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Vampires have undergone an evolutionary change since their early days in mythology across the globe. In the oldest myths, vampires were disgusting corpses, undead fiends clad in their tattered grave clothes, clawing their way out of the ground to terrify and prey upon the unsuspecting.
Bram Stoker took that image and modified it. Count Dracula was a solitary creature who lived apart from humans in a dark spooky castles and abbeys, preferring to stay close to his natural element where he was nearly invulnerable. From his home bases, the vampire launched his dark stalking of Lucy, Mina, and others. Sure, he still slept in a coffin, but he was sophisticated enough to wear evening clothes.
Ann Rice took the vampire evolution a step further, giving the vampire a secret society where they lived alongside humans, still apart, and hunting only in the dark of night or in shadowed alleys. They remained social outcasts though they occasionally mimicked humans.
Both authors also changed the physical appearance of vampires, making them visually appealing and even romantic. Their ugly sides only appeared when they were ravenous. Even Joss Whedon’s vampires lived on the fringes of society, and were alluring creatures whose prey usually came to them. They only turned fierce and horrifying when they were on the attack. The character of the Master was the only permanently ugly vampire, and he was forced to live as his ancestors, entombed underground. The price of ugly, it seems.
More recent vampires have evolved even further and they now live right next door to humans, going to the same bars and high schools, existing out in the open as with Charlaine Harris’s vampires. In both fiction and television, today’s vampires seem more human than vampire. They have shed their ghoulish selves to put themselves in close proximity to us. Perhaps to be near their food supply?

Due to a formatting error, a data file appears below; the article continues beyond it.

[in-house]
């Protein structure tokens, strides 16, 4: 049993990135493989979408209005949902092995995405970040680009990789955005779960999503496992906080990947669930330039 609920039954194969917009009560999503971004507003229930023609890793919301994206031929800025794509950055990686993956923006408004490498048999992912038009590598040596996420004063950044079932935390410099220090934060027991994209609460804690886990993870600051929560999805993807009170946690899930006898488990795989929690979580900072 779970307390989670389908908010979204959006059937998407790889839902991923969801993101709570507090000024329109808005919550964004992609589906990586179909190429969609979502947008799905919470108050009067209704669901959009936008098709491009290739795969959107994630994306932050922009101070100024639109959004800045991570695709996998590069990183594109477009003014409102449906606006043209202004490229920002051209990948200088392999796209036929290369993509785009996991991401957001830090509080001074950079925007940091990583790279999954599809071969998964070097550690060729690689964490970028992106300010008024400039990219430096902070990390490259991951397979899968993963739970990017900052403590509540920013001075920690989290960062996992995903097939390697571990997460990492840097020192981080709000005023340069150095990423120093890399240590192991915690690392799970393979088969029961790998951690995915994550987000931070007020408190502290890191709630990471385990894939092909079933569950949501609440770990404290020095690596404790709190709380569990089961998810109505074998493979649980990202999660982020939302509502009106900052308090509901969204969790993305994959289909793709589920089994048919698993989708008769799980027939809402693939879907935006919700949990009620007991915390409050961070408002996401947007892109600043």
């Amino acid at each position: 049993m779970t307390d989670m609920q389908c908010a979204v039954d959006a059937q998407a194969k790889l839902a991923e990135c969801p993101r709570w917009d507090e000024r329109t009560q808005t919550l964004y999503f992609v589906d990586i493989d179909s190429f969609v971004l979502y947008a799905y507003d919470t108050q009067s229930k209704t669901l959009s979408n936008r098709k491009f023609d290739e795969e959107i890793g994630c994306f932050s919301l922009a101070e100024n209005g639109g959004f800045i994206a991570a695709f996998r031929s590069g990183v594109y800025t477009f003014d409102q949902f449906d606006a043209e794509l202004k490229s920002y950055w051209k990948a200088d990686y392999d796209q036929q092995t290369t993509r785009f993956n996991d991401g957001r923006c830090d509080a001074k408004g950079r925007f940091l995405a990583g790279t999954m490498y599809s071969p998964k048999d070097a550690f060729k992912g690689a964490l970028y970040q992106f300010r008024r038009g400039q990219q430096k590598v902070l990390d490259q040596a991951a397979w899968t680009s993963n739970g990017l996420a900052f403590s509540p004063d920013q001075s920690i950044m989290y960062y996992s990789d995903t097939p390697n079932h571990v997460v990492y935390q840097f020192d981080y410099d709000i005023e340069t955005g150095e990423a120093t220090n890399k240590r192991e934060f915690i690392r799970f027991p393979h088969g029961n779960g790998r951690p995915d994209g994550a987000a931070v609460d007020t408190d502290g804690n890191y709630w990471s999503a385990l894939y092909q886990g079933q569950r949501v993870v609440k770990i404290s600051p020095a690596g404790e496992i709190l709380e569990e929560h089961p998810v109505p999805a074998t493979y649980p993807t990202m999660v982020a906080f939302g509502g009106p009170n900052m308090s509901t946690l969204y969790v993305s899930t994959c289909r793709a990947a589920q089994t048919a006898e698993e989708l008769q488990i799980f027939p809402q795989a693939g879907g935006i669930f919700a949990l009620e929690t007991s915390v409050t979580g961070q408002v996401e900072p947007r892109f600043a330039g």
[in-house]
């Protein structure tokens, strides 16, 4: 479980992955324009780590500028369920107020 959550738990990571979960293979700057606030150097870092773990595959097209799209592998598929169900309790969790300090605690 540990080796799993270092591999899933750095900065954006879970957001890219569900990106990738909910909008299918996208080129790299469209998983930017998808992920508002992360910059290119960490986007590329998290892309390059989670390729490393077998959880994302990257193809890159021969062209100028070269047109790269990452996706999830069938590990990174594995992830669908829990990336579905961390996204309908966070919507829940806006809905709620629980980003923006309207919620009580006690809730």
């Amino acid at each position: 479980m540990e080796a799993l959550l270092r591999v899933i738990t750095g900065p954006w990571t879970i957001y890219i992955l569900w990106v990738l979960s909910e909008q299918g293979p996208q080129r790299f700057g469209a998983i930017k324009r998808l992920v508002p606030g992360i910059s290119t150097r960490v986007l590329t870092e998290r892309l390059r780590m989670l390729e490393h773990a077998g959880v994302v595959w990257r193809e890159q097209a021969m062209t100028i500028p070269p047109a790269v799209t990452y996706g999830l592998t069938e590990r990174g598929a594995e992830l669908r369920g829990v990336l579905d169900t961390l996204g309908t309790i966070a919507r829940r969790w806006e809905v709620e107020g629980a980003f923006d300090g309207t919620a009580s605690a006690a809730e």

In our book, The Greyfriar, the first book in the Vampire Empire trilogy, we push the evolution a step farther and, in a way, bring it full circle. Our vampires become tired of hiding and stealing meals to survive, so they rise up and conquer huge swathes of human society. They are not terrifying shadows in graveyards, fearsome outcasts, or languid Bohemians. Instead, in the vampire territories, they are power incarnate, striding boldly through that which they have destroyed, feeding when and where they wish from enslaved human herds, much as we dine on herds of beef. The decaying remnants of human society serve merely as the framework for vampire culture.
It seems each metamorphosis has brought vampires closer and closer to being human. Vampires have gone slowly from monsters to neighbors to lovers. They are no longer the gruesome recluse, but the beautiful predator. In our book, though still beautiful, they are back to being horrifying monsters, but this time, they rule. They don’t dig out of their graves to attack human society; rather, they have taken human society and turned it into a grave.
Clay & Susan Griffith are the authors of The Greyfriar: Vampire Empire Book 1 (Pyr Books, Nov. 2010) They are a married couple who have written and published together for more than a decade. Their credits not only include several books, but also numerous short stories published in many anthologies, some featuring noted genre characters like Kolchak the Night Stalker and The Phantom. They've also written for television and published graphic novels featuring characters such as The Tick and Allan Quatermain.
Find us both: Facebook/clay griffith and Facebook/susan griffith
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What other prizes have we to give away today during the VampBash? Check it out!
Vampires by Joules Taylor
An ARC of JANE AND THE DAMNED by Janet Mullany
Lynsay Sands' BORN TO BITE